Brian, M. V. Institute of Terrestrial Ecology, Furzebrook Research Station, Wareham, United Kingdom.
Last reviewed:May 2020
Show previous versions
- Bees and wasps
- Nest construction
- Symbiosis with other organisms
- Related Primary Literature
- Additional Reading
Insects that share resources and reproduce cooperatively. Social insects live in large, cooperative colonies and have evolved in various ways to maximize their fitness. In general, social insects adhere to social hierarchies, interacting and reproducing cooperatively, as well as sharing resources. The shared resources are shelter, defense, and food (collection or production). After a period of population growth, the insects reproduce in several ways. As social insect groups grow, they evolve more differentiation between members, but reintegrate into a more closely organized system known as eusocial. These are the most advanced societies with individual polymorphism (the phenomenon of different forms among the members of a single species or colony), and they contain insects of various ages, sizes, and shapes. The eusocial insects include termites (which belong to the order Blattodea) [Fig. 1], bees, wasps, and ants (the latter three types are members of the order Hymenoptera). See also: Blattodea; Hymenoptera; Insecta; Polymorphism (genetics); Population ecology; Social hierarchy; Sociobiology; Termite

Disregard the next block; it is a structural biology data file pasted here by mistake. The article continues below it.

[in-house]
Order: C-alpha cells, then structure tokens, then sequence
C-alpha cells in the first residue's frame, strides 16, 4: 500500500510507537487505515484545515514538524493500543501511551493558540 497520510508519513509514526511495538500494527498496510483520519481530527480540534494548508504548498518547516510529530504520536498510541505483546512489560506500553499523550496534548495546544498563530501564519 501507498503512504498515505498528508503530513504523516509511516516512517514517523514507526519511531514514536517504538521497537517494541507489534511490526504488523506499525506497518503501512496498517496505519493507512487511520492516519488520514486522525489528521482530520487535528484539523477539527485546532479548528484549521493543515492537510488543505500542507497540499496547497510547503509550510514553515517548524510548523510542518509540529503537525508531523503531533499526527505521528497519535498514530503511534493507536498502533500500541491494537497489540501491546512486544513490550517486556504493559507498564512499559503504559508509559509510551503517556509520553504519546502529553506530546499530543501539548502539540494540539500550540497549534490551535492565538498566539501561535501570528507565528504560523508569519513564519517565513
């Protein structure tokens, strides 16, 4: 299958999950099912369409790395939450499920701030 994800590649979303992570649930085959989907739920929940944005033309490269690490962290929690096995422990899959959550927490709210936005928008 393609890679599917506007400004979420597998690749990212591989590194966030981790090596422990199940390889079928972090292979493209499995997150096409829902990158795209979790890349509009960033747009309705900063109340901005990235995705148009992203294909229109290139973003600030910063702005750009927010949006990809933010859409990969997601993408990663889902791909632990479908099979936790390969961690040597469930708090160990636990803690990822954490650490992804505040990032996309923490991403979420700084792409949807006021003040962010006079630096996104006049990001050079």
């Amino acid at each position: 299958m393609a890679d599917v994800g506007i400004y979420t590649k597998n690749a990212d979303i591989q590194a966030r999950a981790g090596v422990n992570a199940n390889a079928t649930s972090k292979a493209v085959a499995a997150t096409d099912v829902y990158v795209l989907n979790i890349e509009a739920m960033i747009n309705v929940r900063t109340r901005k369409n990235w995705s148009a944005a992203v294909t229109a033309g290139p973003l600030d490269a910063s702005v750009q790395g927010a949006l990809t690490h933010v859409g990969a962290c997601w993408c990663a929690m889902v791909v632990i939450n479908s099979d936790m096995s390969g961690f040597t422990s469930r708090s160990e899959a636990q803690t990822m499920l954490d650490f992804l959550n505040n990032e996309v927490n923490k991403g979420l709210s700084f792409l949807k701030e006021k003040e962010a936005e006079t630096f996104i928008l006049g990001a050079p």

The content above is only an excerpt.
for your institution. Subscribe
To learn more about subscribing to AccessScience, or to request a no-risk trial of this award-winning scientific reference for your institution, fill in your information and a member of our Sales Team will contact you as soon as possible.
to your librarian. Recommend
Let your librarian know about the award-winning gateway to the most trustworthy and accurate scientific information.
AccessScience provides the most accurate and trustworthy scientific information available.
Recognized as an award-winning gateway to scientific knowledge, AccessScience is an amazing online resource that contains high-quality reference material written specifically for students. Contributors include more than 10,000 highly qualified scientists and 46 Nobel Prize winners.
MORE THAN 8700 articles covering all major scientific disciplines and encompassing the McGraw-Hill Encyclopedia of Science & Technology and McGraw-Hill Yearbook of Science & Technology
115,000-PLUS definitions from the McGraw-Hill Dictionary of Scientific and Technical Terms
3000 biographies of notable scientific figures
MORE THAN 19,000 downloadable images and animations illustrating key topics
ENGAGING VIDEOS highlighting the life and work of award-winning scientists
SUGGESTIONS FOR FURTHER STUDY and additional readings to guide students to deeper understanding and research
LINKS TO CITABLE LITERATURE help students expand their knowledge using primary sources of information